I can not wait to hear what economic snake-oil the REIC will be pimping to justify their predictions of permanently high house prices. It gets better every year.

The '10 Olympics was the best so far. Perhaps in Pt. Roberts, but Seattle? Get real.

How many people in King County know ANYTHING about British Columbia? I bet at least half don't even know they use the metric system.

You have to know that the primary reference that Americans use to gain a knowledge of Canadian culture is SOUTH PARK: BIGGER, LONGER, and UNCUT.

The more developed the RE bust becomes, the better the excuses...

Alan said...

I can not wait to hear what economic snake-oil the REIC will be pimping to justify their predictions of permanently high house prices.

Robots! Robots will save the housing prices.

You know, Microsoft is getting into robotics...

FlipFlop said...

Tim,
The cancelled Russia order is a drop in the bucket of 787 orders. What's more, it was a cancellation on political grounds, not economic or technical reasons. It alone will have no effect on Boeing staffing let alone the local housing market. So what are you suggesting here?

The Tim said...

So what are you suggesting here?

I'm sorry, I thought in the first comment above I made it pretty clear what I was suggesting:

I just think it's a bit naïve to think that because these two companies have been doing well the last few years, they're guaranteed to continue growing at the same rate, and thus propping up our housing market.

SLTO Troll said...

one of my friends pointed this out to me...

she's been with boeing for 20+ years and made 25$+ per hour until 2004 when boeing started to downsize and her entire department was contracted out...

they were all offered their old jobs back - with the new subcontractor for half the salary... most of them took the paycut rather than risk being unemployed...

bottom line, actual boeing jobs don't reflect the entire aircraft market (lots of subcontractors in puget sound) however boeing's not paying like they used to...

msrelo said...

Seattlemoose,
The guys from India you are speaking to are quite common. We will rent them an apartment for x days, then they are on their. However if they have friends that are starting at the same we can piggy back their benefits. They are basically working the system to the max. We are all aware that it is done but you can't tell them how to live.

Van,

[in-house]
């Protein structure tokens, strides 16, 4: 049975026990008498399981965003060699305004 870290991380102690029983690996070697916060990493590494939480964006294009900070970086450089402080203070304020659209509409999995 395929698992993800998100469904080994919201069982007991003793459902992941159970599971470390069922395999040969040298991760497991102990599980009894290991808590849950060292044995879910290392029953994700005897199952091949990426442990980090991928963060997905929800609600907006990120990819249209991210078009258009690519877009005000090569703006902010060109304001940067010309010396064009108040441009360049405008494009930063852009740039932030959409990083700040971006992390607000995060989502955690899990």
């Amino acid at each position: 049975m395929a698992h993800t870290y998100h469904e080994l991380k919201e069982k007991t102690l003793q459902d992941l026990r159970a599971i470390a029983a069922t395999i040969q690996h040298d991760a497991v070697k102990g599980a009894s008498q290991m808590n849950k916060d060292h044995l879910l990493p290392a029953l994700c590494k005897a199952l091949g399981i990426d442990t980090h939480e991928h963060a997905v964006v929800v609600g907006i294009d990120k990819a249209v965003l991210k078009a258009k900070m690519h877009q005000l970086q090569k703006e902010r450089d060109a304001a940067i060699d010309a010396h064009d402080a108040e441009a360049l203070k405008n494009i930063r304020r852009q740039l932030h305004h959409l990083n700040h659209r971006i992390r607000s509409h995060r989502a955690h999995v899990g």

The rental market is always tough on the east side. I am pretty sure there is somewhere around 3 or 4% vacancy. October is a much better time than over the summer. The temporary influx of 1000 interns in apartments really makes it diffucult. My advice is to use your rental assistance benefit along with pounding the pavement on your own. If you find something you like and can afford jump on it. Chances are it won't last long.

Dove said...

Pretty small bad news story . . . 22 airplanes isn't all that many for Boeing.

wansuiclay said...

"husband and wife are both getting hired (both undergrad and Masters). They can more than easily afford a $500k house. Definitely an exception to the rule."

I dont know about exception. I also work at MS, and there are TONS of married couples who both work at MS. Its almost amusing actually. Hewlett Packard San Diego was not like that, nor was Lockheed Martin Orlando... I guess Redmond is so pathetically boring that the only girls you meet are at work? Sad.. Anyway, If you both work at MS, its easy. As long as you don't mind paying 1/2 mill for a moss covered, 35 yr old split entry house that seem to be ubiquitous up here. As for me? After looking for 4 months, I gave up. My wife refuses to move to Seattle anyway, so Im renting with 3 other guys and paying less than 450/month and banking the rest. I'll be moving away 2 years anyway.

Dove said...

Im renting with 3 other guys and paying less than 450/month and banking the rest. I'll be moving away 2 years anyway.

We're the same. We've a dream to live in Denver with family, and given the different housing economies, it seems like a fairly obvious thing to do. Work in Seattle for a few years, just because it's where I happen to be. Save. Then move to a city with similar opportunities and much cheaper houses.

I wonder how widespread that sentiment is. Most people don't want to move away from their jobs and communities, but on the other hand, nice houses in other cities can look awfully cheap.

Tao said...

dove, i am in a similar situation. my original plan was to move my family to this area after liquidating my house in Florida,however,it appears that i have to sacrifice a LOT and move back to renting some 50-year old wooden house that loses power in a snowstorm, i am giving my plan a serious second thought.